The Complainant submitted a complaint alleging that he was discriminated against because he had a criminal record. He alleged that the discrimination occurred in connection with employment or in the performance of a contract. The Complainant led team-building sessions workshops. The Complainant had been contracted by a third party organization to work for the Respondent. However, his contract was terminated once two people participating in the workshops complained about his criminal record. As such, the Complainant alleged that the Respondent was in contravention of the following provisions of the Yukon Human Rights Act (“the Act”):

  • Section 7 (i), which prohibits discrimination on the basis of having a criminal record
  • Section 9 (b) and (e), which prohibit discrimination in connection with any aspect of employment or in connection with the performance of a contract.

In response to this complaint, the Respondent submitted a No Evidence motion to dismiss. In other words, the Respondent was claiming that there was not enough evidence and as such, the case should be dismissed. Specifically, the Respondent claimed there was not enough evidence to prove two issues. First, there was no evidence proving that the Respondent and Complainant were in an employment relationship. Second, there was no evidence proving that there was discrimination based on the Complainant’s criminal record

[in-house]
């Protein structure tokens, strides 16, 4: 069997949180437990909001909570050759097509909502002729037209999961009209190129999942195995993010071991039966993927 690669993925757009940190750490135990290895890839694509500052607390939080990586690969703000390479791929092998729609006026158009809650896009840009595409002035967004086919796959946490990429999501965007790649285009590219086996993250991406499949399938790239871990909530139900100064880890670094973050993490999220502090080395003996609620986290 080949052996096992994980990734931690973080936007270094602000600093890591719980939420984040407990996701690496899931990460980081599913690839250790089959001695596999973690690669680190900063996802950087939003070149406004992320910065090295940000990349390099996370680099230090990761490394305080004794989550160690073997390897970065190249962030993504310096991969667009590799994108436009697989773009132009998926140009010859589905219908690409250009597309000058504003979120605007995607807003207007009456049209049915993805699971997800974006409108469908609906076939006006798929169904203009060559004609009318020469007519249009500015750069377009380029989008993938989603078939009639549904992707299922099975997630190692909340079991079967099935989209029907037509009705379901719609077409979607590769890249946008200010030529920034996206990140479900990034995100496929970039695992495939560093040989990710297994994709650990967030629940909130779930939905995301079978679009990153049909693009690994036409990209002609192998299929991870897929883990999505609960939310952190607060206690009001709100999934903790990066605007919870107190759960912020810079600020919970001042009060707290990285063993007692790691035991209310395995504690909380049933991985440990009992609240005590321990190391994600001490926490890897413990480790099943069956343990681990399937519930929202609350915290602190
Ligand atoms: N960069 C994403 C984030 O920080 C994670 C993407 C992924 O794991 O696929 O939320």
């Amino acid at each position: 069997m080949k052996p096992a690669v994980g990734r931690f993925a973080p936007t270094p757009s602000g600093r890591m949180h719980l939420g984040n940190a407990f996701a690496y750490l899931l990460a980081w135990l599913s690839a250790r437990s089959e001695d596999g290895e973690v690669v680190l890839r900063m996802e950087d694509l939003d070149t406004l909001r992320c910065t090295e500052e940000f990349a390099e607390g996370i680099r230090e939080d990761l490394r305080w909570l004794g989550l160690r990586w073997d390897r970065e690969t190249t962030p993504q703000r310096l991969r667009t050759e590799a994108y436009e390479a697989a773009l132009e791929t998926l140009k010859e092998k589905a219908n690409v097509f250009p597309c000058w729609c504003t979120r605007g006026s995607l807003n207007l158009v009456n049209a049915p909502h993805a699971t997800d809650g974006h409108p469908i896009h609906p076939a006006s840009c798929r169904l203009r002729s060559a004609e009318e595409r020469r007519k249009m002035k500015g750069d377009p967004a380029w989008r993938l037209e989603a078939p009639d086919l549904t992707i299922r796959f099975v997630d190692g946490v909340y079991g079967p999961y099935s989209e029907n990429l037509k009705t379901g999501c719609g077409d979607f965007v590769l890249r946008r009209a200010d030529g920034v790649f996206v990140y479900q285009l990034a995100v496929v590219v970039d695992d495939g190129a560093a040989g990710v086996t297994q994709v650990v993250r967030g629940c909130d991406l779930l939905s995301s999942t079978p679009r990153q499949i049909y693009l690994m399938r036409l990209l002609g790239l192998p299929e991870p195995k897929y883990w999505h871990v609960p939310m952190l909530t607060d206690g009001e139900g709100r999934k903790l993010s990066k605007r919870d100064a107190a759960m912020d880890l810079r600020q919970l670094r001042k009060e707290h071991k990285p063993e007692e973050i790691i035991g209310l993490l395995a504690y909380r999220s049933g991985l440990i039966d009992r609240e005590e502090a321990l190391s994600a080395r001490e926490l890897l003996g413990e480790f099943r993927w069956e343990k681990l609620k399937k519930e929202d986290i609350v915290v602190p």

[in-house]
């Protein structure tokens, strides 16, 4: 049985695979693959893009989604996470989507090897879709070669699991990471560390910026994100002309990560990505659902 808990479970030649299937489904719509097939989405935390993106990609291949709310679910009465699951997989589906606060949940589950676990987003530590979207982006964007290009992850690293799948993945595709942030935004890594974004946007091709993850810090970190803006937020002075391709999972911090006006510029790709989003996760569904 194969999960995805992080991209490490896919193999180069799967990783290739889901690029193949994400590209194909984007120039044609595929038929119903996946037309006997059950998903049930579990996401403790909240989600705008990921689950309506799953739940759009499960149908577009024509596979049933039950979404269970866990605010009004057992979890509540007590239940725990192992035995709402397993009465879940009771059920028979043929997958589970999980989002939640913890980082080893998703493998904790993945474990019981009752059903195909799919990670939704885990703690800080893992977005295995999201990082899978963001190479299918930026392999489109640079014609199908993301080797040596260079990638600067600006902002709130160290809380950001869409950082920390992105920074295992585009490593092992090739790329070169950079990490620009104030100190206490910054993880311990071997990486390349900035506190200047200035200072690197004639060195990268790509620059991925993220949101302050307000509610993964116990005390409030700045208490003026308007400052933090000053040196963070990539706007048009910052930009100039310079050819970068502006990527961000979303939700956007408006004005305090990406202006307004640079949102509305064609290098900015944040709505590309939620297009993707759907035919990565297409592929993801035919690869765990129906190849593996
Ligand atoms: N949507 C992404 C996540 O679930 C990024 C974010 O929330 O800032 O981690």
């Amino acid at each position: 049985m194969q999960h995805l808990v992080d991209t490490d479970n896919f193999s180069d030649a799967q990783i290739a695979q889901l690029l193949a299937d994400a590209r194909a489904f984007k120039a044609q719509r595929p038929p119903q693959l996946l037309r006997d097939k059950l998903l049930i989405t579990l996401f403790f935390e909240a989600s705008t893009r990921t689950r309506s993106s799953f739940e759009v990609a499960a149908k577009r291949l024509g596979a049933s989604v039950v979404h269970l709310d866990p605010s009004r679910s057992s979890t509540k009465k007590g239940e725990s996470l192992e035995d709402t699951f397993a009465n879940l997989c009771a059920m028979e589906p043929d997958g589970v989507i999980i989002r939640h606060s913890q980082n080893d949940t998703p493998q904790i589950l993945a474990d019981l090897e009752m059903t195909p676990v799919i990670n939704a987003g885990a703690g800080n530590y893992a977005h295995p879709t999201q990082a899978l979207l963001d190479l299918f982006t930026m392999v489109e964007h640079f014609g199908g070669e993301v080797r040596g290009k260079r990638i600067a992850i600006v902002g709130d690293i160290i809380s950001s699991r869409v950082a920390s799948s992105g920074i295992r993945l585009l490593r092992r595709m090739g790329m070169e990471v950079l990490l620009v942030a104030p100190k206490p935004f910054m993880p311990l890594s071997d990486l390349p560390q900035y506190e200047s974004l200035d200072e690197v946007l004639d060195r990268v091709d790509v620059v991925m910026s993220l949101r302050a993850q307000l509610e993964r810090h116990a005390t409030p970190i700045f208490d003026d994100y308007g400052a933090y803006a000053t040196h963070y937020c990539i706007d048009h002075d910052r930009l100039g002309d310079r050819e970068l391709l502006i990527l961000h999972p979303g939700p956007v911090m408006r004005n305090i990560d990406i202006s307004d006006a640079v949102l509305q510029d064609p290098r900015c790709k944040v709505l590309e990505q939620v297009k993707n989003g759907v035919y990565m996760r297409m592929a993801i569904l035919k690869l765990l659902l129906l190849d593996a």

First, the Board concluded that there was no employee/employer relationship. In its analysis, the Board emphasized that control is a necessary factor in determining whether the Respondent discriminated against the Complainant. More specifically, if the Respondent had significant control over the third-party organization, they may have been able to pressure the third-party organization to fire the Complainant, and by extension, become culpable for that potentially discriminatory conduct. The Board found that this was not the case in this situation. The third-party contractor was no dependent on the Respondent. As such, the Respondent had no real control over the third party-contractor.

Second, the Board found that there was no evidence that the Respondent, at the time of cancelling the course, knew about Complainant’s criminal record. Instead, the evidence showed that the Respondent decided to cancel the program due to concerns from the workshop participants. Further, section 10(b) of the Act states that relying on a person’s criminal record when terminating their employment is justified if the criminal record or charges are relevant to the employment.

Therefore, the Board dismissed the complaint.

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